There is a special place for a group of women — mothers and grandmothers who started out as strangers. They became kindred souls because they all devoted part of their lives to searching for 5-year-old Lucas Hernandez, the missing Wichita boy who captivated a wide community for several months earlier this year.
These women had volunteered to look for him after he was reported missing in February. For three months, they looked under countless culvert bridges like the one where his body was finally found.
When one of the women first walked up to that place last May, she says, her spiritual side fully expected to see an angel — sitting at the country-road bridge where Lucas’ body was found, in the shadows beneath the span.
That is why the women have such a reverence for the spot.
They spontaneously set up the roadside memorial there not long after they first stood at the bridge. Six months later, they still keep a memorial there to remember Lucas, to celebrate him, to find peace.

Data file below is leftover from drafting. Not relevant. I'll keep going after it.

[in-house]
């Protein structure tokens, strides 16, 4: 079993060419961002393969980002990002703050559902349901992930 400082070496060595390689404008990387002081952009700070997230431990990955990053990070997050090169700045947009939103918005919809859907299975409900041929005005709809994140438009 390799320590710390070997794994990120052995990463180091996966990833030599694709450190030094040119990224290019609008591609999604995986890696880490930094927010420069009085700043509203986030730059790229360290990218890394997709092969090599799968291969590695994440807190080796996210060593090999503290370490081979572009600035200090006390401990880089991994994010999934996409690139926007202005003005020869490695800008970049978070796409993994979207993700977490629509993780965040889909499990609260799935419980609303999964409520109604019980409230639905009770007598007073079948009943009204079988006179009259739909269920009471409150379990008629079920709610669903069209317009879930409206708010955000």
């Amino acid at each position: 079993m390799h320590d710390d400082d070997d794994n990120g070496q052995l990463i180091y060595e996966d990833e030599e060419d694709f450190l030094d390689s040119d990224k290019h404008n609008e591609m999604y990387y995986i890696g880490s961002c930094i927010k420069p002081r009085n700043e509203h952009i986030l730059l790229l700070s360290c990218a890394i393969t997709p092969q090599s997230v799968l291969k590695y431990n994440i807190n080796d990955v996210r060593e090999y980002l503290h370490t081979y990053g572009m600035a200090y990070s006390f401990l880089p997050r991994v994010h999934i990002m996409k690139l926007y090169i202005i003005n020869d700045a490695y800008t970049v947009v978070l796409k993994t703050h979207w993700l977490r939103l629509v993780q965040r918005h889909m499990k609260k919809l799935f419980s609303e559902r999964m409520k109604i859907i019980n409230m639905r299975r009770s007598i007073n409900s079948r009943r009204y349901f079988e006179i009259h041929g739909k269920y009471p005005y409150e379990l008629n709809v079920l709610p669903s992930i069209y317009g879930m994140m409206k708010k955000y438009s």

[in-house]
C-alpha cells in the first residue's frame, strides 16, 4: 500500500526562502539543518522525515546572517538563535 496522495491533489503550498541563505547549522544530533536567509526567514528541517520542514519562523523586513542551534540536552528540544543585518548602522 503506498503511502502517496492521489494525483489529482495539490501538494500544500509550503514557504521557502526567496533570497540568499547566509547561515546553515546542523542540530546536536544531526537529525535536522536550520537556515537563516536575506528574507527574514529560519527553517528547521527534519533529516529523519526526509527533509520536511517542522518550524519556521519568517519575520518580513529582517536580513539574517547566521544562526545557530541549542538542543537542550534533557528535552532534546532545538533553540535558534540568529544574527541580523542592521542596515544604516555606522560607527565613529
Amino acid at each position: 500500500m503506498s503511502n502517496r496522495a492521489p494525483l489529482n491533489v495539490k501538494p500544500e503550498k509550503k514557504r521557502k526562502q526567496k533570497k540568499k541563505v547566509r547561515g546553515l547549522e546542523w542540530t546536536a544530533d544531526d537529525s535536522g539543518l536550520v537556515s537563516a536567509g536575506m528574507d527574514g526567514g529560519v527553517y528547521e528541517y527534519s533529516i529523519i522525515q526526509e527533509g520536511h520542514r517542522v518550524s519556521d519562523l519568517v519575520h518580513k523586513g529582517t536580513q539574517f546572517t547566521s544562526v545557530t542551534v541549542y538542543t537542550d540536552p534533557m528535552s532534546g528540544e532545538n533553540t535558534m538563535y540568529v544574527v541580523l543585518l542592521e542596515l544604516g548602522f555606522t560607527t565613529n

They change the memorial decorations for the seasons, the holidays and his birthday — which is Monday, Dec. 3. He would have been 6.
On Thursday, one of the women put out birthday balloons and a brightly colored birthday party hat to honor the day he was born.
Lucas’ mother, Jamie Taylor, set out a picture of him in front of a Christmas tree, with the words “Merry Christmas!”
This will be the first Christmas without him.
A little magic
Starting around 5:30 p.m. on a late fall/early winter day, what seems like magic occurs at the spot.
Actually, it’s solar power. The women have set out colored lights — and a colored angel that changes from hue to hue. One by one, the lights turn on when activated by little solar panels that harvest sunlight so the bulbs glow in the immense darkness.